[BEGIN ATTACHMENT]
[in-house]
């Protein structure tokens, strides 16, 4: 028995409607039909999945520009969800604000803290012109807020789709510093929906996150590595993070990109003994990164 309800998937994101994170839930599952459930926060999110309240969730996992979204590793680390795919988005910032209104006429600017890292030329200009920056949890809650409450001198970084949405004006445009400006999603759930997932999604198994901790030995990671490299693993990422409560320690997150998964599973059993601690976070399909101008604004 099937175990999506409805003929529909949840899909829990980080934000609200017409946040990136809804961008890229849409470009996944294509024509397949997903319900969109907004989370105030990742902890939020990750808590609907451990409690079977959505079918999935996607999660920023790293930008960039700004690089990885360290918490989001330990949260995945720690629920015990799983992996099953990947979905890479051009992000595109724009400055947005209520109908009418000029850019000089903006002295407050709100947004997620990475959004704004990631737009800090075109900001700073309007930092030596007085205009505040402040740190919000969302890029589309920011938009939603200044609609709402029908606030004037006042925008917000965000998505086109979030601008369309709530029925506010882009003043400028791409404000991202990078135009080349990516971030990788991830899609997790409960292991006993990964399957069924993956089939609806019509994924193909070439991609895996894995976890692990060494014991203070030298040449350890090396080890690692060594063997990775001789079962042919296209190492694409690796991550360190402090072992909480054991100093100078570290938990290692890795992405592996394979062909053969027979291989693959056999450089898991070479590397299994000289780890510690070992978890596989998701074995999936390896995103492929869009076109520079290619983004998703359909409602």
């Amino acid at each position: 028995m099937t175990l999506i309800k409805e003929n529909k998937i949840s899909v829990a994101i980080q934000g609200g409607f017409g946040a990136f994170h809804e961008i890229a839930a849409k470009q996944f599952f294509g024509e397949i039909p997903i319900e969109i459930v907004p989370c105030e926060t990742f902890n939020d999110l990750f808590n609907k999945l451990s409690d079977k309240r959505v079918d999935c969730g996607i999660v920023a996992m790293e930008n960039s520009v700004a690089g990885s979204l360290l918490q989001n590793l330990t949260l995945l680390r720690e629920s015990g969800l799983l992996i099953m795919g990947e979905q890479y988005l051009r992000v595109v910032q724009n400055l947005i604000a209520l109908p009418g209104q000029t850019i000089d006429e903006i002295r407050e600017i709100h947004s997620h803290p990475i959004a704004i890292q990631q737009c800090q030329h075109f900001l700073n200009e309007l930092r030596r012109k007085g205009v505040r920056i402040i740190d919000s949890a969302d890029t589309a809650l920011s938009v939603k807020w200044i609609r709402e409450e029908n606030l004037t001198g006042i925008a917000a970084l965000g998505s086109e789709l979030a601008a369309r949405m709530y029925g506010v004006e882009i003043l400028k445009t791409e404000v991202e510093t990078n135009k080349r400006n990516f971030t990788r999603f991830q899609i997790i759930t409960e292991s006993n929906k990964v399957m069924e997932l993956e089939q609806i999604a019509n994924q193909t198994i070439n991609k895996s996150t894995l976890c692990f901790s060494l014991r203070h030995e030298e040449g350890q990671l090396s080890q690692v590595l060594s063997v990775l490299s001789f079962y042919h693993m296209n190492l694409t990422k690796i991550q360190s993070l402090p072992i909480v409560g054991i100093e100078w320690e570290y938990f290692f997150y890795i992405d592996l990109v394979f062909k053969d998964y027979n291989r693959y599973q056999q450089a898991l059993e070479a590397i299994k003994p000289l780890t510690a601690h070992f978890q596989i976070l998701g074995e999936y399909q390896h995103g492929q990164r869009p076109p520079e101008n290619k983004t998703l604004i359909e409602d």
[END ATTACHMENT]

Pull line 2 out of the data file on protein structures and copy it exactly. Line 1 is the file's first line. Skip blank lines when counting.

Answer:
């Protein structure tokens, strides 16, 4: 028995409607039909999945520009969800604000803290012109807020789709510093929906996150590595993070990109003994990164 309800998937994101994170839930599952459930926060999110309240969730996992979204590793680390795919988005910032209104006429600017890292030329200009920056949890809650409450001198970084949405004006445009400006999603759930997932999604198994901790030995990671490299693993990422409560320690997150998964599973059993601690976070399909101008604004 099937175990999506409805003929529909949840899909829990980080934000609200017409946040990136809804961008890229849409470009996944294509024509397949997903319900969109907004989370105030990742902890939020990750808590609907451990409690079977959505079918999935996607999660920023790293930008960039700004690089990885360290918490989001330990949260995945720690629920015990799983992996099953990947979905890479051009992000595109724009400055947005209520109908009418000029850019000089903006002295407050709100947004997620990475959004704004990631737009800090075109900001700073309007930092030596007085205009505040402040740190919000969302890029589309920011938009939603200044609609709402029908606030004037006042925008917000965000998505086109979030601008369309709530029925506010882009003043400028791409404000991202990078135009080349990516971030990788991830899609997790409960292991006993990964399957069924993956089939609806019509994924193909070439991609895996894995976890692990060494014991203070030298040449350890090396080890690692060594063997990775001789079962042919296209190492694409690796991550360190402090072992909480054991100093100078570290938990290692890795992405592996394979062909053969027979291989693959056999450089898991070479590397299994000289780890510690070992978890596989998701074995999936390896995103492929869009076109520079290619983004998703359909409602």